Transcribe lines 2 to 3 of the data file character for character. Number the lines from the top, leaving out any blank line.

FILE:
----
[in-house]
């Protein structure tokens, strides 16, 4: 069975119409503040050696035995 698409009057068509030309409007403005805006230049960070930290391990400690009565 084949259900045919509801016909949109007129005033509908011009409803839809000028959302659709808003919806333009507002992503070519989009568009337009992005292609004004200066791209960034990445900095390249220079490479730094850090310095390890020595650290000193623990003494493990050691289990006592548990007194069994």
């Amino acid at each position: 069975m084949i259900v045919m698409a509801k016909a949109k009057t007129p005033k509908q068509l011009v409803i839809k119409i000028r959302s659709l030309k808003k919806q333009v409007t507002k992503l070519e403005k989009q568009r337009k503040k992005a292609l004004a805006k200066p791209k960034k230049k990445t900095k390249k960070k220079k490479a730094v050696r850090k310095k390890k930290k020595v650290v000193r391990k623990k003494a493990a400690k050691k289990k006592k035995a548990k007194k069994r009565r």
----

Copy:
């Protein structure tokens, strides 16, 4: 069975119409503040050696035995 698409009057068509030309409007403005805006230049960070930290391990400690009565 084949259900045919509801016909949109007129005033509908011009409803839809000028959302659709808003919806333009507002992503070519989009568009337009992005292609004004200066791209960034990445900095390249220079490479730094850090310095390890020595650290000193623990003494493990050691289990006592548990007194069994």
């Amino acid at each position: 069975m084949i259900v045919m698409a509801k016909a949109k009057t007129p005033k509908q068509l011009v409803i839809k119409i000028r959302s659709l030309k808003k919806q333009v409007t507002k992503l070519e403005k989009q568009r337009k503040k992005a292609l004004a805006k200066p791209k960034k230049k990445t900095k390249k960070k220079k490479a730094v050696r850090k310095k390890k930290k020595v650290v000193r391990k623990k003494a493990a400690k050691k289990k006592k035995a548990k007194k069994r009565r």